Books V and VI deal with "how" motion works. Book V classifies four species of movement, depending on where the opposites are located. Movement categories include quantity (e.g. a change in dimensions, from great to small), quality (as for colors: from pale to dark), place (local movements generally go from up downwards and vice versa), or, more controversially, substance. In fact, substances do not have opposites, so it is inappropriate to say that "something" properly becomes, from not-man, man: generation and corruption are not "kinesis" in the full sense.

Book VI discusses how a changing thing can reach the opposite state, if it has to pass through infinite intermediate stages. It investigates by rational and logical arguments the notions of "continuity" and "division", establishing that change -and time, and place, consequently- are not divisible into indivisible parts; they are not mathematically discrete but continuous, infinitely divisible. This implies, in Aristotle's view, that there can be no first stage of change: there is no definite moment when the motion begins. This discussion, together with that of speed and the different behaviour of the four different species of motion, eventually helps Aristotle contrast Zeno on his claim that the existence of motion is absurd, by replying to his paradoxes.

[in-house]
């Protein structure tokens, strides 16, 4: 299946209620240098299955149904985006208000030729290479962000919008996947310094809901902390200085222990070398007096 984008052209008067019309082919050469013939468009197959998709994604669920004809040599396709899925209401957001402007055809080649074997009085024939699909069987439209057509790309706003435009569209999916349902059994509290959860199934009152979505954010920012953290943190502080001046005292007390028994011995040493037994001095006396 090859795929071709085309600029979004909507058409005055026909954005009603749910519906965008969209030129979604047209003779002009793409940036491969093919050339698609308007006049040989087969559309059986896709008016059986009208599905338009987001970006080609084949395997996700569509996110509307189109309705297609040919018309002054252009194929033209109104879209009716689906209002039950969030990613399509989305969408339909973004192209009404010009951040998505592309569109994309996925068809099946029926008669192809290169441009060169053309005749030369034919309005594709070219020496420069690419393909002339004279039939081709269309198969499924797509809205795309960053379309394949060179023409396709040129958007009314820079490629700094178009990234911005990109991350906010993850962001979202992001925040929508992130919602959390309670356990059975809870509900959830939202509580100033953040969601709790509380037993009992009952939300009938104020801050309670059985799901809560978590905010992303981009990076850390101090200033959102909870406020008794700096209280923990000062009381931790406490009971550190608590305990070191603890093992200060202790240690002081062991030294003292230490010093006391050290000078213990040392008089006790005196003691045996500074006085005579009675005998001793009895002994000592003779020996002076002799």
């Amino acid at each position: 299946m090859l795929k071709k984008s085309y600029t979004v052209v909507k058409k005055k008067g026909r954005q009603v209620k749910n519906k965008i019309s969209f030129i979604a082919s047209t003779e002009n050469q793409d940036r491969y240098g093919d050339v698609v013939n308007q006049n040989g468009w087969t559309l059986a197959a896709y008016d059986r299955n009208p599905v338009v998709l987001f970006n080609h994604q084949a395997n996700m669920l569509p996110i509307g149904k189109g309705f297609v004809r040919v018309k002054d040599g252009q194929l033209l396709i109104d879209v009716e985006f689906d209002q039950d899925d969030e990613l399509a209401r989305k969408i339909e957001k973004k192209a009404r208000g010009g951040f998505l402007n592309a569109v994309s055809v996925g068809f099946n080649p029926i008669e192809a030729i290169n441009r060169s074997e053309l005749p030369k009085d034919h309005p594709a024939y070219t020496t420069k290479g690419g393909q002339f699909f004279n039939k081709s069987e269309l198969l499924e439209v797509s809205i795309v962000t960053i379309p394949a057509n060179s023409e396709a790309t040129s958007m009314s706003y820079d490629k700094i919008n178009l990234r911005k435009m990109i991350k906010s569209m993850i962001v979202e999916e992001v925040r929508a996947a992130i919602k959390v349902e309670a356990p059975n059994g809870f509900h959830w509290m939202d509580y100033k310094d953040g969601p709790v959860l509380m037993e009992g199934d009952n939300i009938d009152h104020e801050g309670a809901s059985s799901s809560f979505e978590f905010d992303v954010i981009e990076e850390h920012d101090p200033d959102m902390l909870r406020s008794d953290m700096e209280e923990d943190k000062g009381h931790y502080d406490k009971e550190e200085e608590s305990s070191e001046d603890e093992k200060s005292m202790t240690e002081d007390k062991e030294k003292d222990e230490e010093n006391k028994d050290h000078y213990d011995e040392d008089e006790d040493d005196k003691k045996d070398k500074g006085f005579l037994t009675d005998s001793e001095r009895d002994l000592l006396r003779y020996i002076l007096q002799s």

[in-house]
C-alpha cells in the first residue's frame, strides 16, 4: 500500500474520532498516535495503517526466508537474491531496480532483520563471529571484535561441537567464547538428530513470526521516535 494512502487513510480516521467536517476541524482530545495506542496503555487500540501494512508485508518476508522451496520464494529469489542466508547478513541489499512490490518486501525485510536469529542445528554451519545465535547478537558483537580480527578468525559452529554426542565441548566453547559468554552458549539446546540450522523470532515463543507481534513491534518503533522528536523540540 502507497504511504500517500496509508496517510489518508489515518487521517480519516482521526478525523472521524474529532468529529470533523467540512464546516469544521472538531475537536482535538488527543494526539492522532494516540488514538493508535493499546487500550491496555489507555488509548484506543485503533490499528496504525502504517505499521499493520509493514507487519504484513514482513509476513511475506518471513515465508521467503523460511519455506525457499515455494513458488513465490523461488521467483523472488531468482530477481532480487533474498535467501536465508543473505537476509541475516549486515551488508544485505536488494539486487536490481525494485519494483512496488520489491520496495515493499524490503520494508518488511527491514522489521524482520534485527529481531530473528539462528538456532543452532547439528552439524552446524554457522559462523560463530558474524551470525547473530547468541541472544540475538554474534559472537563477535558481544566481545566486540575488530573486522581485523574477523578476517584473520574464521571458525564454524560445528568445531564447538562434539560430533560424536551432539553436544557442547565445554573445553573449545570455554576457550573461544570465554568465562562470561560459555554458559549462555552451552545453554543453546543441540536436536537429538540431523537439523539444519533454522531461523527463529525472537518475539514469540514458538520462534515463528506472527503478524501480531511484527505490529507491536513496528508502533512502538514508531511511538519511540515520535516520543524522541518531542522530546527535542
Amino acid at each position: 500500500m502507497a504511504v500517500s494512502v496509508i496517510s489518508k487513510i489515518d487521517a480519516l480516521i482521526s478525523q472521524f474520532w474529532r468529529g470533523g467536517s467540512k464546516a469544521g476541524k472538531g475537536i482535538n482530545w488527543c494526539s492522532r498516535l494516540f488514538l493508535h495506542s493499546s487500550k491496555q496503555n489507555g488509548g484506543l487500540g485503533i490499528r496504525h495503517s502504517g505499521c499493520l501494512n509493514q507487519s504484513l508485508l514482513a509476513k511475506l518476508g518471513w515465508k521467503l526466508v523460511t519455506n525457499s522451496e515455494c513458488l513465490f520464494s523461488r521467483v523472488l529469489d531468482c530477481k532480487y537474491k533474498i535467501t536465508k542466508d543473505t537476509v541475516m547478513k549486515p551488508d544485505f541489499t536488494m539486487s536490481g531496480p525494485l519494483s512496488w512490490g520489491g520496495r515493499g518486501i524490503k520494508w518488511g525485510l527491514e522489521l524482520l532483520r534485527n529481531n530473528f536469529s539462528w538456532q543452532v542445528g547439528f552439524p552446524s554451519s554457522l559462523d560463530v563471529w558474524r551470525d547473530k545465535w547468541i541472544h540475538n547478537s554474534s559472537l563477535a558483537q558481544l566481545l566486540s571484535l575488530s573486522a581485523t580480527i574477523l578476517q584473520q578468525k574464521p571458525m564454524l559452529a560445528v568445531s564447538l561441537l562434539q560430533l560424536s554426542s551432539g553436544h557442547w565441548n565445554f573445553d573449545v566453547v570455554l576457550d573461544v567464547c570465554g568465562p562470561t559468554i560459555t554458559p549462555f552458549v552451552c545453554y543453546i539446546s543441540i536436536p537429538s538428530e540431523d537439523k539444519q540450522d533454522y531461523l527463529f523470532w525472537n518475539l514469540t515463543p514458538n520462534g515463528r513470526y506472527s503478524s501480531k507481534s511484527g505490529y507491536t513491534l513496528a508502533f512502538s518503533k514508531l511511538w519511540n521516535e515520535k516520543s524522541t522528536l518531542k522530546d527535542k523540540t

Book VII

Book VII briefly deals with the relationship of the moved to his mover, which Aristotle describes in substantial divergence with Plato's theory of the soul as capable of setting itself in motion ("Laws" book X, "Phaedrus", "Phaedo"). Everything which moves is moved by another. He then tries to correlate the species of motion and their speeds, with the local change (locomotion, "phorà") as the most fundamental to which the others can be reduced.

Book VII has also come to us in an alternative version, not included in the Bekker edition.


Book VIII (which occupies almost a fourth of the entire "Physics", and probably constituted originally an independent course of lessons) discusses two main topics, though with a wide deployment of arguments: the time limits of the universe, and the existence of a Prime Mover — eternal, indivisible, without parts and without magnitude. Isn't the universe eternal, has it had a beginning, will it ever end? Aristotle's response, as a Greek, could hardly be affirmative, never having been told of a "creatio ex nihilo" (for the first appearance of this concept in philosophy, see St. Augustine); but he also has philosophical reasons for denying that motion didn't exist all along, on the grounds of the theory presented in the earlier books of the "Physics". Eternity of motion is also confirmed by the existence of a substance which is different from all the others in lacking matter; being pure form, it is also in an eternal actuality, not being imperfect in any respect; hence needing not to move. This is demonstrated by describing the celestial bodies thus: the first things to be moved must undergo an infinite, single and continuous movement, that is, circular. This is not caused by any contact but (I integrate the view contained in the Metaphysics, bk. XII) by love and aspiration.


"Die Aristotelische Physik", W. Wieland, 1962, 2nd revised edition 1970.

External links

* [ "Physics", trans. by R. P. Hardie and R. K. Gaye ]
* [ "Aristotle's definition of motion" and the complex 20th century debate] (since W. D. Ross). A good overview article by Joe Sachs
* [ Michael Rowan-Robinson argues that Aristotle was the first real physicist in the West.]